• To sketch these vectors we start at the point (x,y) and move towards the direction and length F(x,y). That is, we treat (x,y) as the origin for the vector F(x,y).
Sketch the vectors of the following Vector Field at the indicated points.
F(x,y) = (x − y,x + y); F( − 1, − 1), F(1,0), F(2,0), F( − 1,0), F( − 2,0), F(0,1)
• We first find the values of F at the indicated points.
• Then F(0, − 1) = ((0) − ( − 1),(0) + ( − 1)) = (1, − 1), similarly F(1,0) = (1,1), F(2,0) = (2,2), F( − 1,0) = ( − 1, − 1), F( − 2,0) = ( − 2, − 2), F(0,1) = ( − 1,1).
• To sketch these vectors we start at the point (x,y) and move towards the direction and length F(x,y). That is, we treat (x,y) as the origin for the vector F(x,y).
Let F(x,y) = sin(x) + sin(y).
i) Find the gradient of F.
• Recall that the gradient of F is ∇F(x,y) = ( [dF/dx],[dF/dy] ) .
Then ∇F = (cos(x),cos(y)).
Let F(x,y) = sin(x) + sin(y).
ii) Sketch the vectors of ∇F(x,y) for the following points: ∇F(0,0), ∇F( 0,[p/2] ), F( [p/2],0 )
• First we compute each vale of ∇F(x,y): ∇F(0,0) = (cos(0),cos(0)) = (1,1), ∇F( 0,[p/2] ) = ( cos(0),cos( [p/2] ) ) = (1,0) and ∇F( [p/2],0 ) = ( cos( [p/2] ),cos(0) ) = (0,1).
• To sketch these vectors we start at the point (x,y) and move towards the direction and length ∇F(x,y). That is, we treat (x,y) as the origin for the vector ∇F(x,y).
Given F(x,y) = (xy,x + y) and C(t) = (2t,t), find the line integral of F along C at 0 ≤ t ≤ 1.
• The line integral of a function F along a curve C on t ∈ [a,b] is defined as ∫C F = ∫ab F(C(t)) ×C′(t)dt . Note that this is a scalar product.
• Now, C′(t) = (2,1) and F(C(t)) is found by letting x = 2t and y = t.
• So F(C(t)) = ((2t)(t),(2t) + (t)) = (2t2,t).
Hence ∫ab F(C(t)) ×C′(t)dt = ∫01 (2t2,t) × (2,1)dt = ∫01 (4t2 + t)dt = [4/3]t3 | 01 + [1/2]t2 |01 = [11/6]
Given F(x,y) = (cos(x),sin(x)) and C(t) = (t, − t), find the line integral of F along C at 0 ≤ t ≤ p.
• The line integral of a function F along a curve C on t ∈ [a,b] is defined as ∫C F = ∫ab F(C(t)) ×C′(t)dt . Note that this is a scalar product.
• Now, C′(t) = (1,1) and F(C(t)) is found by letting x = t and y = − t.
• So F(C(t)) = (cos(t),sin( − t)) = (cos(t), − sin(t)).
Hence ∫ab F(C(t)) ×C′(t)dt = ∫0p (cos(t), − sin(t)) × (1,1)dt = ∫0p (cos(t) − sin(t))dt = sin(t) | 0p + cos(t) |0p = − 2
Given F(x,y) = ( x2 + y2,[1/(x2 + y2)] ) and C(t) = (cos(t),sin(t)), find the line integral of F along C at 0 ≤ t ≤ [p/2].
• The line integral of a function F along a curve C on t ∈ [a,b] is defined as ∫C F = ∫ab F(C(t)) ×C′(t)dt . Note that this is a scalar product.
• Now, C′(t) = ( − sin(t),cos(t)) and F(C(t)) is found by letting x = cos(t) and y = sin(t).
• So F(C(t)) = ( cos2(t) + sin2(t),[1/(cos2(t) + sin2(t))] ) = (1,1).
Hence ∫ab F(C(t)) ×C′(t)dt = ∫0p \mathord/ phantom p 2 2 (1,1) × ( − sin(t),cos(t))dt = ∫0p \mathord/ phantom p 2 2 ( − sin(t) + cos(t))dt = cos(t) | 0p \mathord/ phantom p 2 2 + sin(t) |0p \mathord/ phantom p 2 2 = 0.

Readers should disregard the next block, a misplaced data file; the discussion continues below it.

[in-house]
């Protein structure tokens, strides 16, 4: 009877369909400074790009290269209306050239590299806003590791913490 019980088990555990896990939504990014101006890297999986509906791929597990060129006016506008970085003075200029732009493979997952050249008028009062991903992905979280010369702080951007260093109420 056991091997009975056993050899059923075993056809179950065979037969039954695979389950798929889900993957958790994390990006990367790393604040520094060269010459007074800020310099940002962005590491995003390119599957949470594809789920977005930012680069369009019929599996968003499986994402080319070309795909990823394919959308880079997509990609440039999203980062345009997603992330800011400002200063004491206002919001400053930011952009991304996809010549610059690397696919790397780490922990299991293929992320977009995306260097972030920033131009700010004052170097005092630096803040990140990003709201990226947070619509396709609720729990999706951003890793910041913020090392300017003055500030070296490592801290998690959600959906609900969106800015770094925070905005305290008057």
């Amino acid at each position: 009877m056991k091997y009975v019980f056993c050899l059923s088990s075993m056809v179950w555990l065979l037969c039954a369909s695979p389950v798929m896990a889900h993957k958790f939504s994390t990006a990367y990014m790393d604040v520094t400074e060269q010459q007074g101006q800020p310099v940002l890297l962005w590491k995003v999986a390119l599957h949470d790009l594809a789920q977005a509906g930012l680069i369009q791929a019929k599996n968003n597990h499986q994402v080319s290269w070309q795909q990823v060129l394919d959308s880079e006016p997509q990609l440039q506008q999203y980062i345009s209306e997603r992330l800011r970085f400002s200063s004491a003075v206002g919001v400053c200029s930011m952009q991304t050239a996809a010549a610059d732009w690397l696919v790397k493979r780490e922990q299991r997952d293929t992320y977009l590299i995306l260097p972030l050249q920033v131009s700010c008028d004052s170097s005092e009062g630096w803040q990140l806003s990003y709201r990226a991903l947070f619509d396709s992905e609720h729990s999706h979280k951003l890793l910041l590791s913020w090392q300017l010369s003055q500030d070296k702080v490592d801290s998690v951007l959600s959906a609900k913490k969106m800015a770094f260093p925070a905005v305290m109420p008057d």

Given F(x,y) = ( √{x2 + y2} , − xy ) and C(t) = (sin(t),cos(t)), find the line integral of F along C at 0 ≤ t ≤ [3p/2].
• The line integral of a function F along a curve C on t ∈ [a,b] is defined as ∫C F = ∫ab F(C(t)) ×C′(t)dt . Note that this is a scalar product.
• Now, C′(t) = (cos(t), − sin(t)) and F(C(t)) is found by letting x = sin(t) and y = cos(t).
• So F(C(t)) = ( √{sin2(t) + cos2(t)} , − (sin(t))(cos(t)) ) = (1, − sin(t)cos(t)).
Hence ∫ab F(C(t)) ×C′(t)dt = ∫03p \mathord/ phantom 3p 4 4 (1, − sin(t)cos(t)) × (cos(t), − sin(t))dt = ∫03p \mathord/ phantom 3p 4 4 (cos(t) + sin2(t)cos(t))dt = sin(t) | 03p \mathord/ phantom 3p 4 4 + [1/3]sin3(t) |03p \mathord/ phantom 3p 4 4 = − [4/3]
Given F(x,y) = ( 2x2 − y2,[1/x] + [1/y] ) and C(t) = ( et,e − t ), find the line integral of F along C at 0 ≤ t ≤ 1.
• The line integral of a function F along a curve C on t ∈ [a,b] is defined as ∫C F = ∫ab F(C(t)) ×C′(t)dt . Note that this is a scalar product.
• Now, C′(t) = ( et, − e − t ) and F(C(t)) is found by letting x = et and y = e − t.
• So F(C(t)) = ( 2( et )2 − ( e − t )2,[1/(et)] + [1/(e − t)] ) = ( 2e2t − e − 2t,e − t + et ).
Hence ∫01 F(C(t)) ×C′(t)dt = ∫01 ( 2e2t − e − 2t,e − t + et ) × ( et, − e − t )dt = ∫01 (2e3t − e − 2t − e − t − 1)dt = [2/3]e3t |01 + [1/2]e − 2t |01 + e − t | 01 − t |01 = [2/3]e3 + [1/2]e − 2 + e − 1 − [19/6]
Given F(x,y) = ( x + y,x − y ) and C(t) = (t2, − 3t), find the line integral of F along C at 1 ≤ t ≤ 3.
• The line integral of a function F along a curve C on t ∈ [a,b] is defined as ∫C F = ∫ab F(C(t)) ×C′(t)dt . Note that this is a scalar product.
• Now, C′(t) = (2t, − 3) and F(C(t)) is found by letting x = t2 and y = − 3t.
• So F(C(t)) = (t2 + ( − 3t),t2 − ( − 3t)) = (t2 − 3t,t2 + 3t).
Hence ∫ab F(C(t)) ×C′(t)dt = ∫13 (t2 − 3t,t2 + 3t) × (2t, − 3)dt = ∫13 (2t3 − 9t2 − 9t)dt = [1/2]t4 |13 − 3t3 | 13 − [9/2]t2 |13 = − 74.

*These practice questions are only helpful when you work on them offline on a piece of paper and then use the solution steps function to check your answer.

### Line Integrals

Lecture Slides are screen-captured images of important points in the lecture. Students can download and print out these lecture slide images to do practice problems as well as take notes while watching the lecture.

• Intro 0:00
• Line Integrals 0:18
• Introduction to Line Integrals
• Definition 1: Vector Field
• Example 1
• Example 2: Gradient Operator & Vector Field
• Example 3
• Vector Field, Curve in Space & Line Integrals
• Definition 2: F(C(t)) ∙ C'(t) is a Function of t
• Example 4
• Definition 3: Line Integrals